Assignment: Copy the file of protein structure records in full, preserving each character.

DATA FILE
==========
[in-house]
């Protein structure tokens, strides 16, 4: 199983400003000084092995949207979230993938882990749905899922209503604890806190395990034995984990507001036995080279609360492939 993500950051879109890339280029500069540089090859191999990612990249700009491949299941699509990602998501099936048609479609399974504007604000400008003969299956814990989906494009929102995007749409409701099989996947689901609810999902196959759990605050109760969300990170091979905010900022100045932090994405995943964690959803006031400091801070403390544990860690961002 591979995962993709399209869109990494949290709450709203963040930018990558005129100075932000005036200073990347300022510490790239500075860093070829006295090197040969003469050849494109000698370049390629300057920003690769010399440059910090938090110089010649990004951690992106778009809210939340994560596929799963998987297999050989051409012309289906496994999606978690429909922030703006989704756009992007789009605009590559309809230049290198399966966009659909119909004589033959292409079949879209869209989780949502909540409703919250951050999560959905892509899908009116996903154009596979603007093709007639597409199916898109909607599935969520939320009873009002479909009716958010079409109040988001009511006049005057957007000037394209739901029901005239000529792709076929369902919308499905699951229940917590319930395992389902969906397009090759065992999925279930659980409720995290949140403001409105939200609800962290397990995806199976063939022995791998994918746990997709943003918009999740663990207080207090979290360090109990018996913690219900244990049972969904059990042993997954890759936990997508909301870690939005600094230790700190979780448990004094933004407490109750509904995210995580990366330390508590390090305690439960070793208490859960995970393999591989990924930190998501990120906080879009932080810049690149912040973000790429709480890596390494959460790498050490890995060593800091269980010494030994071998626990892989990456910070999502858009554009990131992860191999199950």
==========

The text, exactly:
[in-house]
């Protein structure tokens, strides 16, 4: 199983400003000084092995949207979230993938882990749905899922209503604890806190395990034995984990507001036995080279609360492939 993500950051879109890339280029500069540089090859191999990612990249700009491949299941699509990602998501099936048609479609399974504007604000400008003969299956814990989906494009929102995007749409409701099989996947689901609810999902196959759990605050109760969300990170091979905010900022100045932090994405995943964690959803006031400091801070403390544990860690961002 591979995962993709399209869109990494949290709450709203963040930018990558005129100075932000005036200073990347300022510490790239500075860093070829006295090197040969003469050849494109000698370049390629300057920003690769010399440059910090938090110089010649990004951690992106778009809210939340994560596929799963998987297999050989051409012309289906496994999606978690429909922030703006989704756009992007789009605009590559309809230049290198399966966009659909119909004589033959292409079949879209869209989780949502909540409703919250951050999560959905892509899908009116996903154009596979603007093709007639597409199916898109909607599935969520939320009873009002479909009716958010079409109040988001009511006049005057957007000037394209739901029901005239000529792709076929369902919308499905699951229940917590319930395992389902969906397009090759065992999925279930659980409720995290949140403001409105939200609800962290397990995806199976063939022995791998994918746990997709943003918009999740663990207080207090979290360090109990018996913690219900244990049972969904059990042993997954890759936990997508909301870690939005600094230790700190979780448990004094933004407490109750509904995210995580990366330390508590390090305690439960070793208490859960995970393999591989990924930190998501990120906080879009932080810049690149912040973000790429709480890596390494959460790498050490890995060593800091269980010494030994071998626990892989990456910070999502858009554009990131992860191999199950």